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Giant Takeaways: Giants Collapse in OT Loss to Eagles, Ruin Eli’s Return

The New York Giants’ losing streak hits a franchise-long nine games, after dropping 23-17 in overtime to the Philadelphia Eagles at Lincoln Financial Field on Monday.

New York had a 17-3 lead at halftime, thanks to an impressive first half by quarterback Eli Manning. Yet, the Giants disappeared in the second half, and blew it. Despite a dreadful first half, Carson Wentz, with the help of running back Boston Scott, orchestrated the comeback.

Tied at 17-17, the Eagles marched their way downfield with ease, culminating in a Wentz touchdown pass to a wide open Zack Ertz to drop the Giants to 2-11 on the year.

As always, here are some takeaways from a tough loss for the Giants.

Eli Shines in First Half

The cameras followed Eli Manning all night, in what has been deemed his last hurrah with the Giants. Even so, nobody predicted that Manning would play so strongly on Monday Night Football.

After a scoreless first quarter, Manning put the Giants up early with a short pass to rookie Darius Slayton, who then juked his way into the end zone for the 35-yard touchdown.

With New York holding a 10-3 lead with less than two minutes remaining, Manning threw a dime of a pass to the rookie Slayton again, resulting in a 55-yard score.

To end the first half, Manning completed 11-of-19 pass attempts for 179 yards and two touchdowns. It’s nothing the Giants fan base or NFL fans in general ever expected. Unfortunately for Manning, he couldn’t sustain success in the second act of the game.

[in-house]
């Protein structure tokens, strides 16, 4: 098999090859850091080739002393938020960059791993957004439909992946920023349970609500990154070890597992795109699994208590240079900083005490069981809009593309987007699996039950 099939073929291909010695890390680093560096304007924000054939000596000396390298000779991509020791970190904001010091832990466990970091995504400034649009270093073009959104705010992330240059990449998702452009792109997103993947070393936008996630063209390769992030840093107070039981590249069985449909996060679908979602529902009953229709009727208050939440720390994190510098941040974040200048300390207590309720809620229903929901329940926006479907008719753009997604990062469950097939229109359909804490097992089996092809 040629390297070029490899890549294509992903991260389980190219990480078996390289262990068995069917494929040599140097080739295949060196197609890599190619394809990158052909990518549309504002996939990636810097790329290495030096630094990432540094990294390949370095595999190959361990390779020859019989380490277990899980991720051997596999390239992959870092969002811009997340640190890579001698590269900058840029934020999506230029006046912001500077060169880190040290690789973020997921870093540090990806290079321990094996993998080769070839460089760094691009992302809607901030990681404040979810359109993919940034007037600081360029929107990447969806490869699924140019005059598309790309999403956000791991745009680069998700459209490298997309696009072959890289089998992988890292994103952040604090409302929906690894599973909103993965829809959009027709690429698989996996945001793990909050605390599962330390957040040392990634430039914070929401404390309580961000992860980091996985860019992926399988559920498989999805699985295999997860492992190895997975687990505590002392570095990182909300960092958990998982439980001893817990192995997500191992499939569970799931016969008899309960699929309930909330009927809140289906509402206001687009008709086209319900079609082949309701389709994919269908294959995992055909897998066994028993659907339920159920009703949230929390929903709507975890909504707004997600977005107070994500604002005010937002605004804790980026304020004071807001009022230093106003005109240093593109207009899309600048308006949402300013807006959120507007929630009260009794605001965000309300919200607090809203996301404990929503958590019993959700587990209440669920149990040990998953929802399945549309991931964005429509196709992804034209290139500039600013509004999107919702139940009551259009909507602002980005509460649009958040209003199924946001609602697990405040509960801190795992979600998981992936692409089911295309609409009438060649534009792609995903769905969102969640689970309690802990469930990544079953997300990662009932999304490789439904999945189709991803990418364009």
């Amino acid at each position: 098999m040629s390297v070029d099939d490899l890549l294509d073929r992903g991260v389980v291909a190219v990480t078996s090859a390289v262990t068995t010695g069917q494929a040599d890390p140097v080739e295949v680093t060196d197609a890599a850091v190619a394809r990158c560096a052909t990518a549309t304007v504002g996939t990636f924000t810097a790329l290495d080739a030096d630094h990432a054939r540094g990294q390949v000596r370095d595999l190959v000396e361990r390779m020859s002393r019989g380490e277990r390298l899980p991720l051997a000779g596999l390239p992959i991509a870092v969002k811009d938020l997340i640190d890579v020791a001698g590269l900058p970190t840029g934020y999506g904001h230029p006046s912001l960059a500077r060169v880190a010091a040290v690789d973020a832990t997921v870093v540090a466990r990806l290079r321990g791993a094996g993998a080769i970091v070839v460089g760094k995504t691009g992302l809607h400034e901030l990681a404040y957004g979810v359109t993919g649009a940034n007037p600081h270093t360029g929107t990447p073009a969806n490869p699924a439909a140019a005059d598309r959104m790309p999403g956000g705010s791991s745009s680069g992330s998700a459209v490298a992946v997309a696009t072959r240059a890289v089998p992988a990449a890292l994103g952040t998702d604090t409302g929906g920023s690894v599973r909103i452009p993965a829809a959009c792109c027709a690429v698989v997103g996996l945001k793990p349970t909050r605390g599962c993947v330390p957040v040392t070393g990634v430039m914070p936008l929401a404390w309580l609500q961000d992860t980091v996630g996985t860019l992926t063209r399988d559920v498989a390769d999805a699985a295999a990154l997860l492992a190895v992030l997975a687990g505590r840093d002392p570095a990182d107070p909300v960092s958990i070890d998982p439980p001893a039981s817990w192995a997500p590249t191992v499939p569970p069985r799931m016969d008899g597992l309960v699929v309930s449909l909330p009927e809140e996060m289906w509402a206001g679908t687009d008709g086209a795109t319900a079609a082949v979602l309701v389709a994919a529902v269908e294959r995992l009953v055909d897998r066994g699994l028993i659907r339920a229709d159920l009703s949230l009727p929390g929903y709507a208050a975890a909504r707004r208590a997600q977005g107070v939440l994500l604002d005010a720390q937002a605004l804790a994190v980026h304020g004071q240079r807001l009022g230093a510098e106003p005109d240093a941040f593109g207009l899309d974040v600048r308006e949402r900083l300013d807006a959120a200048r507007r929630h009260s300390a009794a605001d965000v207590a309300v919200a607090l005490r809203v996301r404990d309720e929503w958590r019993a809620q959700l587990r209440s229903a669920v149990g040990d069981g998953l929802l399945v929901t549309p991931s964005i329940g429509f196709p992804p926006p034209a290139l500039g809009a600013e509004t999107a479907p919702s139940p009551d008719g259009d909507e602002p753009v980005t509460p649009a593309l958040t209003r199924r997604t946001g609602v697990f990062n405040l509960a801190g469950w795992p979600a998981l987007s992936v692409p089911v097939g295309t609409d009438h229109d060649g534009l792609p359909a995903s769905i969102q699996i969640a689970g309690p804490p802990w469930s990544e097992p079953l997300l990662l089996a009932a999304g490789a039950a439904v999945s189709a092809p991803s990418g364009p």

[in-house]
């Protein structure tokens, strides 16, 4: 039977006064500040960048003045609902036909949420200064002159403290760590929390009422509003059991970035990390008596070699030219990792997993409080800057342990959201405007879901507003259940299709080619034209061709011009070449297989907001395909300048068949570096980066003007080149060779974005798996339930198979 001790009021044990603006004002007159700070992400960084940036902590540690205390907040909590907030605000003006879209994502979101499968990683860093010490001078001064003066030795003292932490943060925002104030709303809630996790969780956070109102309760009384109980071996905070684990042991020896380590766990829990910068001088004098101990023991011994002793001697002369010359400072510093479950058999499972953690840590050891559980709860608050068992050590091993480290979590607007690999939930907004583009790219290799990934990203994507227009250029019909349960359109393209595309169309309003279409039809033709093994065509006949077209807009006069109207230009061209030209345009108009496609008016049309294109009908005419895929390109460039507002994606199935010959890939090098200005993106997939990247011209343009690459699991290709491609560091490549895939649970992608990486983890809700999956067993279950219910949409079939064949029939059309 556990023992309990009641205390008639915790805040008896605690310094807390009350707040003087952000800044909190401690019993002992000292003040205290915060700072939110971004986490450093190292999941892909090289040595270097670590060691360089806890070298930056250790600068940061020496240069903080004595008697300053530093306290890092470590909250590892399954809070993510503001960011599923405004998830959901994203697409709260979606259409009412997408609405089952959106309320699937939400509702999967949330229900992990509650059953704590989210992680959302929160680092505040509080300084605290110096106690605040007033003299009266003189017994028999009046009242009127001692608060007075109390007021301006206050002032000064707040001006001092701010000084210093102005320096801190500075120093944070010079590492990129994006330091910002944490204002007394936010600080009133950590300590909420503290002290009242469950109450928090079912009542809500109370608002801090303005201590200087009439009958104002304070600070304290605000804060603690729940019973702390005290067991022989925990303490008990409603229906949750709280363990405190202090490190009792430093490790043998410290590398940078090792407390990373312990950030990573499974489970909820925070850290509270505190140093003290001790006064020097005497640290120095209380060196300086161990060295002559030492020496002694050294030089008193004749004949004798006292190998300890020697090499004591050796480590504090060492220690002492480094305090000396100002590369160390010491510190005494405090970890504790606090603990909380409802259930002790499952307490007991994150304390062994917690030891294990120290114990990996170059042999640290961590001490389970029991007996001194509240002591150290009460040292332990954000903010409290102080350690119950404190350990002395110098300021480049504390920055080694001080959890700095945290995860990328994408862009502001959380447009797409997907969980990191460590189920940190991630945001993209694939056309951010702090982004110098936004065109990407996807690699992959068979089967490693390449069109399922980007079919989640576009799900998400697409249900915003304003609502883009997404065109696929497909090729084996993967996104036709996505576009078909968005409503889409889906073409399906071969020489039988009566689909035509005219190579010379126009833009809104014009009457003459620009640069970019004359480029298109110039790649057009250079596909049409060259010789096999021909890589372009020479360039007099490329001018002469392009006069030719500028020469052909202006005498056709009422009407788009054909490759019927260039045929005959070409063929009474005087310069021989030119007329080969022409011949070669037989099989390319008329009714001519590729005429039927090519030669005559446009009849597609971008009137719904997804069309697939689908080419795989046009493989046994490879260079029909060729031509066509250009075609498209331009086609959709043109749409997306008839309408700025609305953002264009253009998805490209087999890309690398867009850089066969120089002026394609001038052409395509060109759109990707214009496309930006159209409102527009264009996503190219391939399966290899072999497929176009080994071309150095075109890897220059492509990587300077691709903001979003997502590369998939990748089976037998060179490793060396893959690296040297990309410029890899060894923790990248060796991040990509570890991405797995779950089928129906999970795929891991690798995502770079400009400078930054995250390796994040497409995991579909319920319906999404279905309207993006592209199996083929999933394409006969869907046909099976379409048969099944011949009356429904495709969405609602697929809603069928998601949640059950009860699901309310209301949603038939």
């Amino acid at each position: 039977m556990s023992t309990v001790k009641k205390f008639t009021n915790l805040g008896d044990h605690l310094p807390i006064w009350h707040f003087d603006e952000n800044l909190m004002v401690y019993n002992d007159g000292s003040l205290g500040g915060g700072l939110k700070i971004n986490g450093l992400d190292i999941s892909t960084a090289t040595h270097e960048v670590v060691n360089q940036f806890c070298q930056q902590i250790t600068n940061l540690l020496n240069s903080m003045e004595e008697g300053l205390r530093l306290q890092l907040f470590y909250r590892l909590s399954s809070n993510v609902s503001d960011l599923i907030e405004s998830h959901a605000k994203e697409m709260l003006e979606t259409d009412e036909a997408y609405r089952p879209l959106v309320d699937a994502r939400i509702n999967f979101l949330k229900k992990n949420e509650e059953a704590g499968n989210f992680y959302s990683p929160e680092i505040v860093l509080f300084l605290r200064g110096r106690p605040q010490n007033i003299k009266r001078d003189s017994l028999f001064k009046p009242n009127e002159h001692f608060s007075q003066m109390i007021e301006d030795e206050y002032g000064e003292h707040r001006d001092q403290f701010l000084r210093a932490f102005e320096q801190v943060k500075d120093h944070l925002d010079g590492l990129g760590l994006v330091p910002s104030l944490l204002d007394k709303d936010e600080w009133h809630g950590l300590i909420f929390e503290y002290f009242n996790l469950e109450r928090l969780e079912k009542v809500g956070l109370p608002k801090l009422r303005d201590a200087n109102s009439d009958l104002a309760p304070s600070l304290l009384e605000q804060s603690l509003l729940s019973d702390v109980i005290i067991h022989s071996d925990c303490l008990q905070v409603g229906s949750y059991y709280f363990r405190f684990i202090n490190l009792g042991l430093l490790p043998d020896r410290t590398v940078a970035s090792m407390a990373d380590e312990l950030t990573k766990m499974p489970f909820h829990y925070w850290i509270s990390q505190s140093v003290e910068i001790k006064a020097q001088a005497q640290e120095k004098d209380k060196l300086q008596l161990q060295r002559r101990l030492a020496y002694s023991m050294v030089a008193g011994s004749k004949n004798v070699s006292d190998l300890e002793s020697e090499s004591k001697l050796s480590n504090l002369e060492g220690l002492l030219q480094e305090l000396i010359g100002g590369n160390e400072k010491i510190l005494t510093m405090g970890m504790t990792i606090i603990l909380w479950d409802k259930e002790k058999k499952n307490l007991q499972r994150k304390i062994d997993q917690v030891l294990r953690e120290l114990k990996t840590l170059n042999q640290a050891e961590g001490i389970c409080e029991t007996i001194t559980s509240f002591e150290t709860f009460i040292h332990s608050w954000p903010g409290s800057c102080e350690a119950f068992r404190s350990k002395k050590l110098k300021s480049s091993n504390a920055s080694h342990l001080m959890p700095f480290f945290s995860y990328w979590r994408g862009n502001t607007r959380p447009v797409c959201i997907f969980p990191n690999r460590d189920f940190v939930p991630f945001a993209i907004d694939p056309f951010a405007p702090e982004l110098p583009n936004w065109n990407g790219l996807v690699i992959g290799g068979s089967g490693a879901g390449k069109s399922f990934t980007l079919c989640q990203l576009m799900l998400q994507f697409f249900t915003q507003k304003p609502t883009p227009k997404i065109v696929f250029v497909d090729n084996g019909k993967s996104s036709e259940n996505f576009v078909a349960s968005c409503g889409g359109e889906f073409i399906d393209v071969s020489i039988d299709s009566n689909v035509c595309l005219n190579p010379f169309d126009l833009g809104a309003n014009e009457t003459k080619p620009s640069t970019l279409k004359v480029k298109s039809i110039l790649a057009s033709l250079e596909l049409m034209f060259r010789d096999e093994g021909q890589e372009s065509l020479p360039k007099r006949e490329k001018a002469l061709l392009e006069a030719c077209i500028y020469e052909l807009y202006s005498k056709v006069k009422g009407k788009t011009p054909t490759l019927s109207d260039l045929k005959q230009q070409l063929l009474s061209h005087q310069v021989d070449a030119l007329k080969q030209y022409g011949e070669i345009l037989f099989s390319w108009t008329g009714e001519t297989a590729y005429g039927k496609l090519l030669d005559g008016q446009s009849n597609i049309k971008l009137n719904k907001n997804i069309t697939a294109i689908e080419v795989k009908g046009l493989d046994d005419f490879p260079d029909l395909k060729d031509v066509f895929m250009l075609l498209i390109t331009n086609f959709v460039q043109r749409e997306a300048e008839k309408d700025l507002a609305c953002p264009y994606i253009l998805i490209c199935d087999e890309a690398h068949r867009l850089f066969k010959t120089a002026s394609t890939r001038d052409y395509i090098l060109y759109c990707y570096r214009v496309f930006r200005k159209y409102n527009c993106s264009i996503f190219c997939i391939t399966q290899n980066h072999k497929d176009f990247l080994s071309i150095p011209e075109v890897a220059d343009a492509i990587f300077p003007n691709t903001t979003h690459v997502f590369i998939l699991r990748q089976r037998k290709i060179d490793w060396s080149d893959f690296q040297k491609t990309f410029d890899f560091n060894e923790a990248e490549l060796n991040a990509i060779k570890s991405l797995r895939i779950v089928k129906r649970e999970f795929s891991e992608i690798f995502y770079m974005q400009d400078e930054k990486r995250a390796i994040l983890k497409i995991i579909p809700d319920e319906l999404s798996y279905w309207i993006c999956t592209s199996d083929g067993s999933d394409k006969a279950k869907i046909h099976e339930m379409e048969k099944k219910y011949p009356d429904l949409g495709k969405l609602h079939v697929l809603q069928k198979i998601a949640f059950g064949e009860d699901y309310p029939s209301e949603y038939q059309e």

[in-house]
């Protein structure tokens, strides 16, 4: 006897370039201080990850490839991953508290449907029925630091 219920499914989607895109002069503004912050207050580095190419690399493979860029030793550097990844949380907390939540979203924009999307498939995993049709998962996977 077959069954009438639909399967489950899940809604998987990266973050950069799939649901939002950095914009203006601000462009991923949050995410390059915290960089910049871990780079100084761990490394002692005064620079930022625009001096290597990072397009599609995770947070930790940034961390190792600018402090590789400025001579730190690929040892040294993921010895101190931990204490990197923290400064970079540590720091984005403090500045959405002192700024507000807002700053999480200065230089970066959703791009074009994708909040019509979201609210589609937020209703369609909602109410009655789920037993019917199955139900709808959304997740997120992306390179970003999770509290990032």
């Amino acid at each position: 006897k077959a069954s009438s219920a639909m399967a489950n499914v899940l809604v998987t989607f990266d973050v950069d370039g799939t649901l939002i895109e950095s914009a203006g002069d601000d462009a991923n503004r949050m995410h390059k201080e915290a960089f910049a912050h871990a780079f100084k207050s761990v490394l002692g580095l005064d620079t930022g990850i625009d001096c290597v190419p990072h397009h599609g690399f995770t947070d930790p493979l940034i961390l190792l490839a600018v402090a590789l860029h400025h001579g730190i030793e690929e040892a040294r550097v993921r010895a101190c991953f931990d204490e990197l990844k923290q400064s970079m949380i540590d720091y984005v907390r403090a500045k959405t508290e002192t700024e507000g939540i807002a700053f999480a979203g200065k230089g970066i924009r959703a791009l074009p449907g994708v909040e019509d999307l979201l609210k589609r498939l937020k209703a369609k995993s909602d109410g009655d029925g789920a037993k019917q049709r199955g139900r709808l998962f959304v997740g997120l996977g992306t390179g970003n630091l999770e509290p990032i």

Offense Disappears in Second Half

Remember when the Giants looked to be on the cusp of a huge upset victory over the Eagles. Yeah, that ended quickly.

There were no adjustments by head coach and offensive playcaller Pat Shurmur, which helped Philadelphia’s defense. Darius Slayton was an afterthought following his monster first half where he was targeted just TWICE. Saquon Barkley could barely get past the line of scrimmage. So how bad were the Giants in the final 30 minutes of regulation?

21 offensive plays were called, resulting in just 29 yards. Oh, and New York mustered two first downs and zero points in the second stanza of the game.

As mentioned in the previous section, Manning couldn’t replicate the same success he had in the first half, as he went 4-of-11 for just 24 yards in the second half.

Not ideal for a team who was supposed to compete while building like general manager Dave Gettleman preached this past offseason.

Defense Doesn’t Know How to Win

The Giants defense looked downright impressive in the first half, but as it turns out, the Eagles offense was just that bad. New York couldn’t hold onto a 17-3 lead if their football lives depended on it.

After starting running back Miles Sanders exited briefly with an injury, the Eagles called upon former practice squad rusher in Boston Scott. To say the Giants had no answers for Scott is a massive understatement. The 5-7, 203-pound back sped his way past the Giants defense, who had trouble tackling him (or any Eagle for that matter). Scott rushed for 59 yards on ten carries and a touchdown, while hauling in six passes for 69 yards.

Sam Beal was heavily targeted by Wentz, due to his propensity for getting penalized. In Philadelphia’s game-tying drive, Beal was called for illegal contact on receiver Greg Ward Jr. and defensive holding on JJ Arcega-Whiteside. The end result: Wentz hitting Ertz in the end zone for the score.